Tuesday, November 24, 2009

Learning about Pigs

Bill and I spent several hours on Sunday at the Hearts on Noses pig sanctuary. We were a very tiny part of an incredible team of volunteers helping Janice, the director of the rescue, move her operation to a new site. She wasn't moving far, but as you may see from this post, it was just one step in a month-long, and huge undertaking.

First, this photo of a plastic pig on the bench in front of Janice's new home, because it makes me smile. But, don't let it mislead you. This image does not represent the reality for most pigs.
I am disappointed with my pictures, but didn't dare take out my new camera, as the rain kept up a steady drizzle all day. What I can show you is just the tip of the iceberg, in relaying the enormous expense and coordination necessary to plan this move. Here, a truck with crane is preparing to hoist one of the pig shelters up and over some very tall trees, and into the pen.
The first pigs to be moved are known as the super-wee's. There are 12 of them - Scotch and Soda, the parents, and ten offspring. I first learned about them when I discovered a blog called "My Life with the Critters." Jean, a very entertaining blog writer whom I finally met on Sunday, had agreed to foster Scotch and Soda. Shortly after they moved to her property, Soda gave birth. No one had realized she was pregnant. Although Jean knew that she would be moving at some point, and that she couldn't care for the pigs permanently, she agreed to foster the parents and offspring until she retired and found a new place to live. When that happened, a year or so later, all of the pigs moved to Janice's, at Hearts on Noses. If you go back in Jean's blog, you can see pictures of the super wee's, and find lots of stories and photos about their time with Jean. This link will take you to her first visit to see them after their move to Janice's.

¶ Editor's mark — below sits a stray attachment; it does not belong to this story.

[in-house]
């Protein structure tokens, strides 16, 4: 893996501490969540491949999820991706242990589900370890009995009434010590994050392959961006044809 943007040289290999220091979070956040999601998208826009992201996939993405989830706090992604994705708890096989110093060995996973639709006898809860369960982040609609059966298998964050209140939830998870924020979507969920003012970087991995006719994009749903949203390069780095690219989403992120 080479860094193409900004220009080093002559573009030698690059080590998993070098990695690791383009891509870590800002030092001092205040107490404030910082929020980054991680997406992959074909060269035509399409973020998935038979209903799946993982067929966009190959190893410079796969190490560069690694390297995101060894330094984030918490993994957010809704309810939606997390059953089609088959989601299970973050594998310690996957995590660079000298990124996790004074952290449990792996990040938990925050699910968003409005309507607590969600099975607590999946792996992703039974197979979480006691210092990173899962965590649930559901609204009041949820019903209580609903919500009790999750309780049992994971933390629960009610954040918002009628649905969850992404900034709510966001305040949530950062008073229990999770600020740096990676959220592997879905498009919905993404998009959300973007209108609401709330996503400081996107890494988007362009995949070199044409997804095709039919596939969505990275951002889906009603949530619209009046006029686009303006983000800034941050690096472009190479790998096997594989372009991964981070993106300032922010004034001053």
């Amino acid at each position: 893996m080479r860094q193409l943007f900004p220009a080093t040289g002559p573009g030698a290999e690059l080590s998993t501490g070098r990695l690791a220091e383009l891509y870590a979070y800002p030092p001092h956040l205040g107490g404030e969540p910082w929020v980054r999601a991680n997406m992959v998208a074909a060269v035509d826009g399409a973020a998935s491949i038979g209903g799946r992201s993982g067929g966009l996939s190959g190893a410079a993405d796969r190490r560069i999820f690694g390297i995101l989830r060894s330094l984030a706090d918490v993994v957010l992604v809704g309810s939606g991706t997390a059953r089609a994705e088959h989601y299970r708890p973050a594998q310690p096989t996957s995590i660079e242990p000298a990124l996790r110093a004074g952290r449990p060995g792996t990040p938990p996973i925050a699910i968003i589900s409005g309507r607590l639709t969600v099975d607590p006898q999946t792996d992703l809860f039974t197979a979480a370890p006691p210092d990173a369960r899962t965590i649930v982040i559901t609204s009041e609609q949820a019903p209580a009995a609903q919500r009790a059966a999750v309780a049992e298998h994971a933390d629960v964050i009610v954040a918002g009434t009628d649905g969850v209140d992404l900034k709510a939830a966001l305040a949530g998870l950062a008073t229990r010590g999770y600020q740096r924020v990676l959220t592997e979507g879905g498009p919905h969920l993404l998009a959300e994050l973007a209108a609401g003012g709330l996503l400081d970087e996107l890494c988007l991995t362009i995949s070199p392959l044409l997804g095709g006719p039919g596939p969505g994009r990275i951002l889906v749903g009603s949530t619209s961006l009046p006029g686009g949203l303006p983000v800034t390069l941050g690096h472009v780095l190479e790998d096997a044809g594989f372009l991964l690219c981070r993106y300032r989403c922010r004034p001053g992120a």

The challenge on Sunday was to get the super wee's into the truck, put up a barrier in the van, and then load the two farm pigs. This was well described in Janice's blog post. I have known for a long time that pigs are very intelligent, but learned from Janice's sister that those who have developed a scale of intelligence believe pigs are 4th, with humans first, primates second, and whales and dolphins third. There were, I think, six of us holding large sheets of plywood together, and moving up behind the pigs, so that they couldn't turn back, once en route to the van. As one person was told, "Don't let even a crack of space open up between yours and the next sheet of plywood. He's watching you, and thinks you're the weak link." Phew! I held my corner with absolute concentration. No way did I want to appear as a weak link in the operation. The two farm pigs are much, much larger, but also more placid, and less stressful to move. The one concern was that one of the farm pigs had had her hip broken when she was young, and it was important for her to be carefully braced, once in the truck. Janice, who loves each and every one of her animals to the point of motherly passion, was barely able to contain her worry, and even her sister said, "I can't watch," as the enormous van was successfully backed out of a narrow driveway and onto a busy road, by an impressive, young woman driver.